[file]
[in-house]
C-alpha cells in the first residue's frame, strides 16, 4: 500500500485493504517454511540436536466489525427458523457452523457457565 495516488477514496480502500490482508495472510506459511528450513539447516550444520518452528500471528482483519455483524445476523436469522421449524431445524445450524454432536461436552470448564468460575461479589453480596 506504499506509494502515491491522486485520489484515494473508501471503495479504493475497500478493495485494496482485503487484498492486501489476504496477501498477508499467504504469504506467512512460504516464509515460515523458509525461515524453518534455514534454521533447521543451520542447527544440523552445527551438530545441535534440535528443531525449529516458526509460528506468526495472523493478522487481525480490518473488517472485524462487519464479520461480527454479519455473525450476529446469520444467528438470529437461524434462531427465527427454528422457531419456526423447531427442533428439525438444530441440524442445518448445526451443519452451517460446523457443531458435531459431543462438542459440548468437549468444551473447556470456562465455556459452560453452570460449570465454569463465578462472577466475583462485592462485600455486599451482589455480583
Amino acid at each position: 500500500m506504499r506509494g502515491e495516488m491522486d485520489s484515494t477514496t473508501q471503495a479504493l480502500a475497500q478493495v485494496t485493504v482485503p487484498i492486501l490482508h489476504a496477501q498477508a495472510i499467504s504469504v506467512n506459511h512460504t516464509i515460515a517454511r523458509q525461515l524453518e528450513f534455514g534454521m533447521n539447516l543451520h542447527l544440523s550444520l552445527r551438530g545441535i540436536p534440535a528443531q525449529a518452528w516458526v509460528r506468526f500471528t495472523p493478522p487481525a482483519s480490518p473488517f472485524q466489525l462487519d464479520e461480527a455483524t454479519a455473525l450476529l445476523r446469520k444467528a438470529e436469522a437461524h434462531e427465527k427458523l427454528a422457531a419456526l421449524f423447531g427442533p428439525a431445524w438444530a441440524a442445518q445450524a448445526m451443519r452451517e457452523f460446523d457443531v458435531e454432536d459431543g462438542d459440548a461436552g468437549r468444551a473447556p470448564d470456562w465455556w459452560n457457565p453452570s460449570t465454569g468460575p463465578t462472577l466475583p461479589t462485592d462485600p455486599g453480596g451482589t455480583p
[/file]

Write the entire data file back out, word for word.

[in-house]
C-alpha cells in the first residue's frame, strides 16, 4: 500500500485493504517454511540436536466489525427458523457452523457457565 495516488477514496480502500490482508495472510506459511528450513539447516550444520518452528500471528482483519455483524445476523436469522421449524431445524445450524454432536461436552470448564468460575461479589453480596 506504499506509494502515491491522486485520489484515494473508501471503495479504493475497500478493495485494496482485503487484498492486501489476504496477501498477508499467504504469504506467512512460504516464509515460515523458509525461515524453518534455514534454521533447521543451520542447527544440523552445527551438530545441535534440535528443531525449529516458526509460528506468526495472523493478522487481525480490518473488517472485524462487519464479520461480527454479519455473525450476529446469520444467528438470529437461524434462531427465527427454528422457531419456526423447531427442533428439525438444530441440524442445518448445526451443519452451517460446523457443531458435531459431543462438542459440548468437549468444551473447556470456562465455556459452560453452570460449570465454569463465578462472577466475583462485592462485600455486599451482589455480583
Amino acid at each position: 500500500m506504499r506509494g502515491e495516488m491522486d485520489s484515494t477514496t473508501q471503495a479504493l480502500a475497500q478493495v485494496t485493504v482485503p487484498i492486501l490482508h489476504a496477501q498477508a495472510i499467504s504469504v506467512n506459511h512460504t516464509i515460515a517454511r523458509q525461515l524453518e528450513f534455514g534454521m533447521n539447516l543451520h542447527l544440523s550444520l552445527r551438530g545441535i540436536p534440535a528443531q525449529a518452528w516458526v509460528r506468526f500471528t495472523p493478522p487481525a482483519s480490518p473488517f472485524q466489525l462487519d464479520e461480527a455483524t454479519a455473525l450476529l445476523r446469520k444467528a438470529e436469522a437461524h434462531e427465527k427458523l427454528a422457531a419456526l421449524f423447531g427442533p428439525a431445524w438444530a441440524a442445518q445450524a448445526m451443519r452451517e457452523f460446523d457443531v458435531e454432536d459431543g462438542d459440548a461436552g468437549r468444551a473447556p470448564d470456562w465455556w459452560n457457565p453452570s460449570t465454569g468460575p463465578t462472577l466475583p461479589t462485592d462485600p455486599g453480596g451482589t455480583p